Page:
Intel’s Core i5-655K & Core i7-875K: Overclocked and Analyzedby Rajinder Gill on May 28, 2010 5:00 AM EST
Overclocking / Benchmark Testbed
Intel i7-875K ES CPU, 2.93GHz, 8 Threads, 8MB Cache
Intel i5-750 Retail, 2.66GHz, 4 Threads, 8MB Cache
Intel i5-655K ES CPU, 3.20GHz, 2 Cores 4 Threads, 4MB Cache
Intel i5-661 ES CPU, 3.33GHz, 2 Cores 4 Threads, 4MB Cache
Intel i3-540 Retail, 3.06GHz, 2 Cores 4 Threads, 4MB Cache
|Cooling||Intel air cooler, Heatkiller 3.0 waterblock, ThermoChill PA120.2 radiator and DDC Ultra pump (with Petra top). 1/2" ID tubing for watercooling.|
|Power Supply||Corsair HX950|
Corsair Dominator GT 8-8-8-24 2200MHz 4GB kit (X2 for 8GB)
|Memory Settings||8-8-8-24 - 1T|
|Video Cards||MSI 275 Lightning (stock clocks)|
|Video Drivers||nVidia 195.62 WHQL|
Western Digital 7200RPM 1TB SATA 3/Gbps 32MB
OCZ Vertex 120GB SSD
|Optical Drives||Plextor PX-B900A, Toshiba SD-H802A|
Open Test Bed - Dimastech Benching Station
|Operating System||Windows 7 64-bit|
EVGA’s Classified motherboard was used for all of the overclocking and power consumption plots. We used a DC clamp meter directly on the EPS 12V power line to monitor current draw to VCC and VTT. Fortunately, we happen to know the approximate efficiency curve of the Volterra VRM so have taken the time to account for the switching losses in all figures shown.
Corsair’s Dominator GT 2200MHz kit was used at CAS 8-8-8-24 timings from DDR-3 1333MHz ~ DDR3 1820MHz. Not exactly tight for this kit, but representative of the memory timings many users will run using affordable memory kits on these processors (given the nature of the Clarkdale IMC).
For comparative purposes, all components used were exactly the same throughout our testing. All memory timings and bus frequencies were matched up as needed (unless specified otherwise).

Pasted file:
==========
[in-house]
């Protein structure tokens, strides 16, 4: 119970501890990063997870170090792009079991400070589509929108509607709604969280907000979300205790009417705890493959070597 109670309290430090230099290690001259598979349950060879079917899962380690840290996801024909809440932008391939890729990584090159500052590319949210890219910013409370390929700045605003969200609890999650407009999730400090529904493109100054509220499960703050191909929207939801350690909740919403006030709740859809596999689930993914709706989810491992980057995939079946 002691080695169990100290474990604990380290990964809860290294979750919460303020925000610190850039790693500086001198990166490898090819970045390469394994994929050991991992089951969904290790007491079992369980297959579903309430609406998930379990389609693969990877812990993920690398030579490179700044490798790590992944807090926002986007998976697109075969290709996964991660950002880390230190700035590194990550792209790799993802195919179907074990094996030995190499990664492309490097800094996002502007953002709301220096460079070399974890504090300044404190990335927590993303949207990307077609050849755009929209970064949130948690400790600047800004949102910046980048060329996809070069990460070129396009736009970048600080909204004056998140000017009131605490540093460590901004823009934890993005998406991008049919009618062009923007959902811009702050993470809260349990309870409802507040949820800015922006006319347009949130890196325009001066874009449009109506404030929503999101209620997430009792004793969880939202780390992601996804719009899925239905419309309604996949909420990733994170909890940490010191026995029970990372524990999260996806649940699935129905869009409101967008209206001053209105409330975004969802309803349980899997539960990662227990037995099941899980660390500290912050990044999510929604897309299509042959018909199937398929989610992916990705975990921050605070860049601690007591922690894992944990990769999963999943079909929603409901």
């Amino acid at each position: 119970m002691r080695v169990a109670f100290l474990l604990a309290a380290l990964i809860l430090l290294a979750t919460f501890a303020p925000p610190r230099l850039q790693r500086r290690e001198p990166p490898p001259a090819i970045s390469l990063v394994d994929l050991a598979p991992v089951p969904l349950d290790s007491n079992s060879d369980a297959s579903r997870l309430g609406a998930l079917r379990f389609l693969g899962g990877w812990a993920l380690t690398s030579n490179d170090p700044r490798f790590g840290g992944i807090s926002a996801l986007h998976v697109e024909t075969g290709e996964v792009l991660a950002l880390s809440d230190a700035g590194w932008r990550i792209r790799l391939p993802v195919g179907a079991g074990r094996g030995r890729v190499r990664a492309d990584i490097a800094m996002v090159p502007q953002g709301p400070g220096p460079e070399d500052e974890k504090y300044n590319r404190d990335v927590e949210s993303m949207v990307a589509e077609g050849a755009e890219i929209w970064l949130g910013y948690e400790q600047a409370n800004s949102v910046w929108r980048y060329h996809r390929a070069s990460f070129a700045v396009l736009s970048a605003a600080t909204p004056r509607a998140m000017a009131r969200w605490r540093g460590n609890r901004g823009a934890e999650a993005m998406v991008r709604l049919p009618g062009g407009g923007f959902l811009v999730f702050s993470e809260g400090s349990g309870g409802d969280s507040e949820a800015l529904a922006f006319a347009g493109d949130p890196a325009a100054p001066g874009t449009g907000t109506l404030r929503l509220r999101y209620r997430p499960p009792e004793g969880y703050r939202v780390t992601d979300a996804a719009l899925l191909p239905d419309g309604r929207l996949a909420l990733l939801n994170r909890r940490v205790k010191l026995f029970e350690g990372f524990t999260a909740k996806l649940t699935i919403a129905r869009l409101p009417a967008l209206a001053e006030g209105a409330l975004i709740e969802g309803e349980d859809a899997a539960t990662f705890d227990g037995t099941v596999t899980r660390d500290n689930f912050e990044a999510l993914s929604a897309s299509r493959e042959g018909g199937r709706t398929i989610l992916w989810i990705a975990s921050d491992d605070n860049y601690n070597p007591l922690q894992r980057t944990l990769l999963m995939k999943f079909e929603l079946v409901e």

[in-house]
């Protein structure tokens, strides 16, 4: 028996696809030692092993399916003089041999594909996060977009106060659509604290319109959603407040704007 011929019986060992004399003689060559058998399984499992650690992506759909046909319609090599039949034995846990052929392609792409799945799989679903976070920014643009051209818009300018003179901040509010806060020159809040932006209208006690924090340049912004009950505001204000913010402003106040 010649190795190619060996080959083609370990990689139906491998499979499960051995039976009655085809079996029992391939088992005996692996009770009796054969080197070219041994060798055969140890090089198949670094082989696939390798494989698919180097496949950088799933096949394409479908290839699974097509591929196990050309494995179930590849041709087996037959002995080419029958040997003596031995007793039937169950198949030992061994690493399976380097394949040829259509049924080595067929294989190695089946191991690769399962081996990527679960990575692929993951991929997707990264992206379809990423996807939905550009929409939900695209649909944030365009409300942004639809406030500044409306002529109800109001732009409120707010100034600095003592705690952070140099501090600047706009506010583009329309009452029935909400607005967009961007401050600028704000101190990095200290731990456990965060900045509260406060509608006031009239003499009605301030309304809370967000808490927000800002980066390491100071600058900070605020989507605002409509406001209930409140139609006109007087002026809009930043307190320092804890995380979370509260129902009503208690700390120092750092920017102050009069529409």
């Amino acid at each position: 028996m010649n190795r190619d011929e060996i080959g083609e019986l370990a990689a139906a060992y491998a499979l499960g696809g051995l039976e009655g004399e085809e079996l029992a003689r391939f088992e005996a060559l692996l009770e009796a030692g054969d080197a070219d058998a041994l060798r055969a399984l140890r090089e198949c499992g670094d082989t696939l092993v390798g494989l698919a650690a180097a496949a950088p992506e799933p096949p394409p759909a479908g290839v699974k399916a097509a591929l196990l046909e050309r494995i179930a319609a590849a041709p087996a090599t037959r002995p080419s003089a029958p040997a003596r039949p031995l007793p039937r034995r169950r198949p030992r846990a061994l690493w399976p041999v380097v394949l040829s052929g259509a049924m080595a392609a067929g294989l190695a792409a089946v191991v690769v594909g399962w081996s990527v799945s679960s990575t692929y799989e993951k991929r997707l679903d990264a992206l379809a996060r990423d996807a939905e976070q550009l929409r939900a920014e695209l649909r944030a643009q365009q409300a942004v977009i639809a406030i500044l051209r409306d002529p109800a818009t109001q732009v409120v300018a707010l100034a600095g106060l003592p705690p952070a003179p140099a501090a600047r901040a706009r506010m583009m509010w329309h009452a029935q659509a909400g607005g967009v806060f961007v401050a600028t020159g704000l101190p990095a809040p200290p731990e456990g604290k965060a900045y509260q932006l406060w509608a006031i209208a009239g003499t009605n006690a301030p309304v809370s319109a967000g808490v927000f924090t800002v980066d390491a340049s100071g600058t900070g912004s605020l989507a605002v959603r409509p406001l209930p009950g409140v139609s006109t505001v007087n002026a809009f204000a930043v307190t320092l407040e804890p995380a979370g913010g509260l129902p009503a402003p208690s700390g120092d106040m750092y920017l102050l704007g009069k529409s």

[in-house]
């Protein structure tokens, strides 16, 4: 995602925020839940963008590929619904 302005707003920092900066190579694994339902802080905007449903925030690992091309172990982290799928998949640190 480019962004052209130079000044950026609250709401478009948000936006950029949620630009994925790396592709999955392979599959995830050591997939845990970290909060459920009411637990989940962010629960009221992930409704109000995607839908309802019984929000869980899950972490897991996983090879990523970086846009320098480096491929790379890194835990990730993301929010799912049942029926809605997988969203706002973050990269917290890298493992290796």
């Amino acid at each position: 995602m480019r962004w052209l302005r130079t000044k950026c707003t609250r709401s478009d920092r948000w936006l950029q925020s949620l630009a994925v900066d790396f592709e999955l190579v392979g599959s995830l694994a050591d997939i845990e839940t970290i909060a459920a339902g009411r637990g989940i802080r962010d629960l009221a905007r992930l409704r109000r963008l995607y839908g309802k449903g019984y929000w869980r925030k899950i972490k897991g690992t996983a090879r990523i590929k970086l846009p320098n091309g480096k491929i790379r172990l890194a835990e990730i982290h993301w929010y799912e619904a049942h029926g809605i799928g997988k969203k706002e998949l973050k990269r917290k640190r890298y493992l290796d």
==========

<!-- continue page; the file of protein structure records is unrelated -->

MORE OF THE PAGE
Clarkdale i5-655K Overclocking
We’ll start off with the basics. First off, the maximum overclock using stock voltages:
Next up, maximum stable overclocks:
We’re often criticized for being a little brief and thin on overclocking results for our processor launch articles so we’re going to break things down a little further today and take a look at sensible operating points and compare the power curves of different processors.
VID, VCC & Relative Frequency Scaling
First up, let’s take a look at the stock voltages programmed by Intel (VID) for each processor on test today, and the required voltage under full Linpack load at stock frequency and 4.55GHz.
Do note, that actual load voltages will vary from board to board depending upon loadline resistance, Voffset and Vdroop. For the uninitiated, Voffset is difference between the applied voltage and the actual idle state voltage, while Vdroop is the level of voltage sag between idle and full load processor states. These safety margins are necessary to ensure that the real time voltage level (VCC), does not breach the applied VID for extensive periods or by excessive levels (acceptable overshoot margins are stipulated in the Intel white papers). Further explanation of these design principals is provided here.
|Processor||Stock Frequency||Turbo Mode||Stock VID||Stock VCC (Load)||VCC @ ~4.55GHz (Load)*|
*Overclocked voltage requirements using water-cooling.
At first glance, the i5-661 stands out for having a relatively low stock VID in relation to its maximum single-threaded Turbo mode speed of 3.6GHz. That’s 160MHz higher than the i5-655K with a small reduction in voltage. Not only that, but it manages to reach 4.55GHz using the lowest VCC of these three test samples.
Here’s a graphical representation of how each processor scales frequency versus voltage, normalized to each part's stock VCC:
Of course, this is but a mere portion of the story, what we’re interested in is the power consumption of each processor at equivalent frequencies and how that has an impact on frequency scaling given various forms of cooling.